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Foods that heal, The macro Level (Part II)


Whether you’re recovering from an illness or surgery, the foods and beverages you consume can either help or hinder your recovery.

Many foods, including fruits, vegetables, healthy fats, and protein sources, have been shown to reduce inflammation, improve immune function, promote healing, and provide the fuel necessary for you to get on the mend. This is not to say you have to be sick to eat well, because not eating well is what leads to all the issues that face us in these times. One of my favorite authors, Andrew Weil M.D and naturpathic doctor has had an excellent profram in place for decades. It's simple, anyone can follow it, one day at a time! 8 weeks to optimal health is recommended reading. Proper diet, exercise and a splash of spirituality is the focus of his work. Read more here; https://www.drweil.com/


I highly recommend this video with the doctor as well.


Here are a few examples of foods that heal on the MACRO Level;

Leafy green vegetables

Leafy green vegetables like kale, spinach, arugula, mustard greens, and Swiss chard are packed with nutrients that decrease inflammation, enhance immune function, and improve wound healing, making them the perfect choice to promote recovery.

Eggs

Following surgery, your body needs significantly more protein than the current Recommended Daily Allowance (RDA) of 0.36 grams per pound (0.8 grams per kg) of body weight.

The American Society for Enhanced Recovery recommends 0.7–0.9 grams of protein per pound (1.5–2 grams per kg) of body weight after surgery. That equals 105–135 grams for a 150-pound (68-kg) person.

Eggs are not only an excellent source of highly absorbable protein, providing 6 grams per large egg (50 grams), but also nutrients that support immune health and wound healing.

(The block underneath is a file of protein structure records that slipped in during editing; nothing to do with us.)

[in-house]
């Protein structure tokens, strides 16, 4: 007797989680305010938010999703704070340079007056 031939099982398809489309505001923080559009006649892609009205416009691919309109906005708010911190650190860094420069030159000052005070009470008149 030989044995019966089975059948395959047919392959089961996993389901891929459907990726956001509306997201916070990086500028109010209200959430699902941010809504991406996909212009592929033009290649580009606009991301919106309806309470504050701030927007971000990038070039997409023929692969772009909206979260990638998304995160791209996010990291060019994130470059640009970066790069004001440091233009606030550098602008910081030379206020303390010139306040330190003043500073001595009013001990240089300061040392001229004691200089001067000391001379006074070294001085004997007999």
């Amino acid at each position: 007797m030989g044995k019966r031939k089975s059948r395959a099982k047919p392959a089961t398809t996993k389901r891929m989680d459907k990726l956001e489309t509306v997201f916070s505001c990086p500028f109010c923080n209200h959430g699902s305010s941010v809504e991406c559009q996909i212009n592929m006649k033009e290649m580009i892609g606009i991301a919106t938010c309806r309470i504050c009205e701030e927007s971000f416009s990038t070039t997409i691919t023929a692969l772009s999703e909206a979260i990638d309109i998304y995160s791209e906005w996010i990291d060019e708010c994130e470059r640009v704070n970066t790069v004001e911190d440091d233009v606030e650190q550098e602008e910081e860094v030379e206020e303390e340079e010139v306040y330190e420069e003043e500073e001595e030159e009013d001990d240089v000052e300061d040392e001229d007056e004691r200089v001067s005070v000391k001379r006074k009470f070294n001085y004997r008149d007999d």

Whole eggs contain vitamins A and B12, as well as zinc, iron, and selenium, all of which play vital immune roles.

Salmon

Salmon is packed with protein, B vitamins, selenium, iron, zinc, and omega-3 fats.

What’s more, studies show that its omega-3 fats may promote wound healing, enhance immune response, and reduce inflammation when taken in supplement form.

Plus, just 3 ounces (85 grams) of wild-caught salmon delivers over 70% of your daily needs for selenium, a mineral that regulates inflammation and immune response.

Although eating salmon is likely safe, you should talk to your healthcare provider before taking fish oil supplements before or after surgery. Recent research indicates that these supplements don’t increase bleeding risk, but some surgeons advise against fish oil anyway.

Cruciferous vegetables

Cruciferous vegetables like cauliflower, broccoli, Brussels sprouts, and kale are well known for their impressive health benefits. They may support recovery thanks to their wide variety of vitamins, minerals, and antioxidants.

Cruciferous veggies contain glucosinolates, which are compounds that your body converts into isothiocyanates. Isothiocyanates have been shown to promote immune health by suppressing inflammation, activating immune defenses, and inducing death in infected cells.

Plus, these veggies pack an array of nutrients that your body craves during recovery, such as vitamin C and B.

Sweet potatoes Eating healthy high carb foods, such as sweet potatoes, is important for recovery. Carbs not only provide the energy your cells require for healing but also enzymes like hexokinase and citrate synthase, which aid wound repair. In fact, inadequate carb intake may impair wound healing and delay recovery. Sweet potatoes are nutritious carb sources that are packed with anti-inflammatory plant compounds, vitamins, and minerals — including vitamin C, carotenoids, and manganese — that may optimize immune response and help your body recover.

are brimming with nutrients and plant compounds that can help support your body’s recovery.

For instance, berries provide ample vitamin C, which promotes wound healing by stimulating the production of collagen — the most abundant protein in your body (13Trusted Source).

They also pack antioxidants like anthocyanins, which are plant pigments that give berries their vibrant color, in addition to providing anti-inflammatory, antiviral, and immune-supporting effects.


Thanks folks, come back Monday for a wrap up, and a look at nutrition and food on the MICRO Level. Have a great weekend!


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